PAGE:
The European Commission will propose to extend for one more year the suspension of the fiscal rules that had been in force for the entire community territory until the start of the coronavirus crisis. In an economy suffocated by the war in Ukraine, high inflation and under the threat of gas supply cuts by Moscow, Brussels is committed to maintaining flexibility in public spending by member states. In this way, the public deficit of European countries may exceed 3% of GDP in 2023 -that was the historical rule- and they should not reduce their public debt to 60% -another of the limits imposed by the EU- on partners.
This extension of the escape clause -as these limitations are called- is a vital measure for Spain, which will hold general elections in 2023. According to Brussels estimates, the Spanish public debt will stand at 115.1% of GDP this year and 113.7% in 2023, being the country with the third highest deficit levels, only behind Greece and Portugal . Despite the fact that the EU foresees a reduction in the debt of member states in the next two years, 17 countries will exceed the 3% limit this year before reducing to 11 next year.
Faced with this situation, the Community Executive has proposed maintaining the escape clause in its package of measures for the next semester for another year, as the economic newspaper 'Financial Times' announced on Thursday. The extension of this mechanism, suspended since the start of the pandemic, was a demand that several States had already raised and must be ratified next Monday by the EU Ministers of Economy and Finance, at the Ecofin meeting, before be formally adopted.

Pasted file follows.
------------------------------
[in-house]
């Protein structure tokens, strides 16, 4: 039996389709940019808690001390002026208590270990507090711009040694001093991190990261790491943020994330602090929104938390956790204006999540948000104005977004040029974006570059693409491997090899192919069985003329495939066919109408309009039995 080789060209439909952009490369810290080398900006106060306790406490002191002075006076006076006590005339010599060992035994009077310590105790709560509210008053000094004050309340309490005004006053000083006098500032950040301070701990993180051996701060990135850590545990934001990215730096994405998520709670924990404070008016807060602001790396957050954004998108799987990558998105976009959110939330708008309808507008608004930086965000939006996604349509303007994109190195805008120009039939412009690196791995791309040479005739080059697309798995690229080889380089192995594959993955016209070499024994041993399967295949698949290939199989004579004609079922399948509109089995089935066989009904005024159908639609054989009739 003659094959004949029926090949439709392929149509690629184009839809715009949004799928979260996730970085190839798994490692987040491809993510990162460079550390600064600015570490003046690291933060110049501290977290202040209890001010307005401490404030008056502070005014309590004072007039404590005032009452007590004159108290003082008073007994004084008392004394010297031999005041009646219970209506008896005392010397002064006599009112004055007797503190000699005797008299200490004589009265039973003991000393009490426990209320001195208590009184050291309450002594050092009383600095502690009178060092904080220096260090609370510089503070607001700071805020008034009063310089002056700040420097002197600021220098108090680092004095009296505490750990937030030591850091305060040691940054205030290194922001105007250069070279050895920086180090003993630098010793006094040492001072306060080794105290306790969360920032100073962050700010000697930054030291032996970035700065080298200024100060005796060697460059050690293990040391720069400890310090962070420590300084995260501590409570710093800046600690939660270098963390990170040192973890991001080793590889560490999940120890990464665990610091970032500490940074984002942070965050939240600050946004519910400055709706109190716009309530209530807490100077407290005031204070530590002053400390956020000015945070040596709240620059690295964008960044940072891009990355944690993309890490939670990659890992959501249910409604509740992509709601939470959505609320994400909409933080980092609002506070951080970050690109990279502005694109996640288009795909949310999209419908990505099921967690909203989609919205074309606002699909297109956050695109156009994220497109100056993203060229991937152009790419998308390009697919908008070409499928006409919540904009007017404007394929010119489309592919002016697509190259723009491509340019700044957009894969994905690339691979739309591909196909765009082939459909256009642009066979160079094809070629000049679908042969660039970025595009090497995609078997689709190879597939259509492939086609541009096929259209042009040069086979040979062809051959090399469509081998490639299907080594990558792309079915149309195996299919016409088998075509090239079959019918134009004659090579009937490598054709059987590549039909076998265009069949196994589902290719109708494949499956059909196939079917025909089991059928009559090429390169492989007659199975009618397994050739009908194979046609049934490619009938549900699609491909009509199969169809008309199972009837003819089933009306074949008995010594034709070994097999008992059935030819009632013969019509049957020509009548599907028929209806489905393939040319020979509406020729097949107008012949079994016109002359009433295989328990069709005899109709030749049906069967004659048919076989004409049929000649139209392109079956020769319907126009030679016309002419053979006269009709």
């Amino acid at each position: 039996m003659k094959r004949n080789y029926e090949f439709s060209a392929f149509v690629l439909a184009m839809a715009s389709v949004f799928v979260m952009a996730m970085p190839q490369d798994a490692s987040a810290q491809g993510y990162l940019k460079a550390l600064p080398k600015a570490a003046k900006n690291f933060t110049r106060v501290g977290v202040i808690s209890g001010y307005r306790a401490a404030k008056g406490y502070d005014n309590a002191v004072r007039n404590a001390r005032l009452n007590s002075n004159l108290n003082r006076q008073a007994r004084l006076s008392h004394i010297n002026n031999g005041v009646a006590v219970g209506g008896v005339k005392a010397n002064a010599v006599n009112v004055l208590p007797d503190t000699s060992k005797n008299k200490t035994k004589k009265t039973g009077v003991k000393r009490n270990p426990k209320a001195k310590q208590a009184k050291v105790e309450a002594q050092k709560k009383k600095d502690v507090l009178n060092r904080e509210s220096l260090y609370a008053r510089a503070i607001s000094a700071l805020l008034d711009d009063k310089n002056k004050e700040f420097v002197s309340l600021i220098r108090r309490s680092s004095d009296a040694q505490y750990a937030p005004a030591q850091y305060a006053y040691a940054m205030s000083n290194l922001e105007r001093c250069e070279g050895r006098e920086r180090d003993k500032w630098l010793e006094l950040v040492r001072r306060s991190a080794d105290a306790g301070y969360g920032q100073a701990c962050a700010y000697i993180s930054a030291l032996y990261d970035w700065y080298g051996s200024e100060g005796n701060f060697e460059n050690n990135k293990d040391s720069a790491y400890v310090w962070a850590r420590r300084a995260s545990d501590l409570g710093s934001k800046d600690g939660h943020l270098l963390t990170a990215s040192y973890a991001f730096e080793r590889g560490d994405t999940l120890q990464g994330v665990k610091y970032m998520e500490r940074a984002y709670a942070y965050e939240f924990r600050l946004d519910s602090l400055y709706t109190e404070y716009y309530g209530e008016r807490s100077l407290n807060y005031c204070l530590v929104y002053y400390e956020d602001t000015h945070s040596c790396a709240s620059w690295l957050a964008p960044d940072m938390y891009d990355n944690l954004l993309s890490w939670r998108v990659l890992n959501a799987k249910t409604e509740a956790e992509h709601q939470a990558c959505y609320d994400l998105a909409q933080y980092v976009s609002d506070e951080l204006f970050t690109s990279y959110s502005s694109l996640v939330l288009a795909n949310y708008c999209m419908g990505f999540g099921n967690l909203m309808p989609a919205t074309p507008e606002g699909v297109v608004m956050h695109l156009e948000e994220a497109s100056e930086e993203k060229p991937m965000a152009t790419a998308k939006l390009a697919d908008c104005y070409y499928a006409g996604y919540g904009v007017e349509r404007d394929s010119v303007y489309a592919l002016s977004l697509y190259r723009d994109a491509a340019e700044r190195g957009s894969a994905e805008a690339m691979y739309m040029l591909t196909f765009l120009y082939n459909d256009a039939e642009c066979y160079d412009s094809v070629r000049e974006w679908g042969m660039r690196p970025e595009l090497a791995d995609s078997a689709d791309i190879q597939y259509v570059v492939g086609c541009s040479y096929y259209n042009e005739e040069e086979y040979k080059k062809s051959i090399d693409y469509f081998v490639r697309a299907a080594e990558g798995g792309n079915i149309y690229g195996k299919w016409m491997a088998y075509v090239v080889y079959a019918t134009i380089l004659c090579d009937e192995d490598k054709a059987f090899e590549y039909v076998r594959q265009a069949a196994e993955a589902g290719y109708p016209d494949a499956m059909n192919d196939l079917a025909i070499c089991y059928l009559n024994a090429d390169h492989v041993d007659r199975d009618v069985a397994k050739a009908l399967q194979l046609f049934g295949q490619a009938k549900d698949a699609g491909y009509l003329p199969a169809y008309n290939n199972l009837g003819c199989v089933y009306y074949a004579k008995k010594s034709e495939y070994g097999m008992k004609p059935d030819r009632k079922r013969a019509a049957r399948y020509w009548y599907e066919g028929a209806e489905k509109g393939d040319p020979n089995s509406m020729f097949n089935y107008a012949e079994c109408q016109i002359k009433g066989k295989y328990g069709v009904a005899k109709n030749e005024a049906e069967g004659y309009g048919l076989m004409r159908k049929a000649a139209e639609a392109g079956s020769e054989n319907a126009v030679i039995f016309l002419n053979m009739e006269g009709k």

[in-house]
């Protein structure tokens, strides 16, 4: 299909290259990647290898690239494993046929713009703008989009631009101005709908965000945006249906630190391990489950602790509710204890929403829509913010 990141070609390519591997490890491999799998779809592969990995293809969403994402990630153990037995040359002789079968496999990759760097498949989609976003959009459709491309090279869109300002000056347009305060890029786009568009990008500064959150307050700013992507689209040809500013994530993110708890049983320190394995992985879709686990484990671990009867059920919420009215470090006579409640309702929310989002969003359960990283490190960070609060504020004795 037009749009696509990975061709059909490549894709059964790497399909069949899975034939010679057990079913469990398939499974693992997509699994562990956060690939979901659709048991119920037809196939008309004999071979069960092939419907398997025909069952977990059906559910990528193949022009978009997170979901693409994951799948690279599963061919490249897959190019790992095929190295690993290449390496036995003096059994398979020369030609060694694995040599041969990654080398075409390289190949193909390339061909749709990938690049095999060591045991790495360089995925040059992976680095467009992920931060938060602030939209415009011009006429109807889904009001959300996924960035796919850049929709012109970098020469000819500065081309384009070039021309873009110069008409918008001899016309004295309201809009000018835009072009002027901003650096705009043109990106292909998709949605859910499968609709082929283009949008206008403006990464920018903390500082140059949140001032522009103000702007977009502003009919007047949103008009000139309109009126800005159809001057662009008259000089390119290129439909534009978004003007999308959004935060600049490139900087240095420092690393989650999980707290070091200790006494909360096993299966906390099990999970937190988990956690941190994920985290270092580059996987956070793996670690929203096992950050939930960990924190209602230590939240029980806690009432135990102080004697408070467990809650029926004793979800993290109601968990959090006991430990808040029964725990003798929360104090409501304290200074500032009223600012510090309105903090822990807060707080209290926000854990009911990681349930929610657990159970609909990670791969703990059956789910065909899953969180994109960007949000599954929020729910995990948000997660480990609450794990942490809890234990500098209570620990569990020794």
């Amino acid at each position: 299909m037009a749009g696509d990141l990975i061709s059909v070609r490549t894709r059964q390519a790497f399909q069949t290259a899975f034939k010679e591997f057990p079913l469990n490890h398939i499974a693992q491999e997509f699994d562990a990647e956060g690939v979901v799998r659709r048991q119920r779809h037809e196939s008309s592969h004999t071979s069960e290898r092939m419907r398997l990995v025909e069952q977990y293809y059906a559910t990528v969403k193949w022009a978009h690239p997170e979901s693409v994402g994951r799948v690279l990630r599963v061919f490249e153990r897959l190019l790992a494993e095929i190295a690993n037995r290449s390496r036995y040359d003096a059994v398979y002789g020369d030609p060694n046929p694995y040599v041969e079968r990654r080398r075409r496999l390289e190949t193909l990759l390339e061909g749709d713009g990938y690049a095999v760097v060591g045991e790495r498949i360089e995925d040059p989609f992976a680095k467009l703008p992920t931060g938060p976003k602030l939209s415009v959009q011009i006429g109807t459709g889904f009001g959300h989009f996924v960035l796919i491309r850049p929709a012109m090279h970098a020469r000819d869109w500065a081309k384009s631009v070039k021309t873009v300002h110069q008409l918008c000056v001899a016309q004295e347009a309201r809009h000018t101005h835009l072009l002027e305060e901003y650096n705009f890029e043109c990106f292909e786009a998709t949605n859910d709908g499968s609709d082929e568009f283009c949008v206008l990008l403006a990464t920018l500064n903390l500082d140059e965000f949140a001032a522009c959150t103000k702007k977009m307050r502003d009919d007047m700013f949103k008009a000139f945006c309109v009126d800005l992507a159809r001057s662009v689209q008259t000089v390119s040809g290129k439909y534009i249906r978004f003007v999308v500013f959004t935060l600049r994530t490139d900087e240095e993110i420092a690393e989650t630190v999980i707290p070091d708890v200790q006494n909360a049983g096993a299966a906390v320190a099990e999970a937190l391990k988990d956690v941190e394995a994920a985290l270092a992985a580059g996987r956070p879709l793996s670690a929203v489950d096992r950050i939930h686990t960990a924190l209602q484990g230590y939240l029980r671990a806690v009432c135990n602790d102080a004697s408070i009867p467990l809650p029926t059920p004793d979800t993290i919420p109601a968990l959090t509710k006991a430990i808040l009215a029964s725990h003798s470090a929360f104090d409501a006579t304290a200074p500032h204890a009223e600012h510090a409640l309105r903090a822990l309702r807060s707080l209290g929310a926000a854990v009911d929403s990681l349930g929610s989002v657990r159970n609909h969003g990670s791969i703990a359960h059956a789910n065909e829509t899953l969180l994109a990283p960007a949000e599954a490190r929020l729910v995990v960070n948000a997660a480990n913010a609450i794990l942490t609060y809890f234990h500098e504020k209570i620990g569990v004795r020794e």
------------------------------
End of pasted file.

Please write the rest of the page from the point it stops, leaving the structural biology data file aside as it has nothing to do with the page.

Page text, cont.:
The measure does not arouse the enthusiasm of all the members of the community club. While Greece, Italy, Portugal, Spain, France and Belgium will be the main beneficiaries of the extension of the clause -because they are the most indebted States-, organizations such as the European Central Bank (ECB) have warned of the need to raise rates in July in the face of runaway inflation. For their part, the US Federal Reserve (FED) and the Bank of England have already adopted measures in this regard.
And now, everything indicates that Brussels will certify that it will give one more year of margin to European countries to reduce their public debt, after revising downwards the economic forecasts for the region. The latest estimates suggest that the economy will slow down for the next two years in Europe as a result of the Russian invasion of Ukraine and that it will only grow 2.7% this year and 2.3% in 2023. The price of energy it has been revised upwards and the Commission assumes that it will continue to rise, weighing down activity and consumption.
The impact of the armed conflict will not be distributed in the same way among the Member States. The Eastern countries will be the ones that suffer the most, with less economic activity and higher inflation, being much more energy dependent speaking of Russia. In the case of Spain, the European Commission is optimistic and calculates a growth of 4% this year, thanks to the boost in tourism.
The extension of the escape clause also gives more room to the debate on the reform of the Stability and Growth Pact, under review since the beginning of the pandemic. Spain and the Netherlands tried to give a new impetus to the modification of the document at the beginning of April with a joint proposal to facilitate the balance of the public accounts. The idea is that the fiscal rules adapt to the circumstances of each State, leaving room for economic growth, public investment and reforms.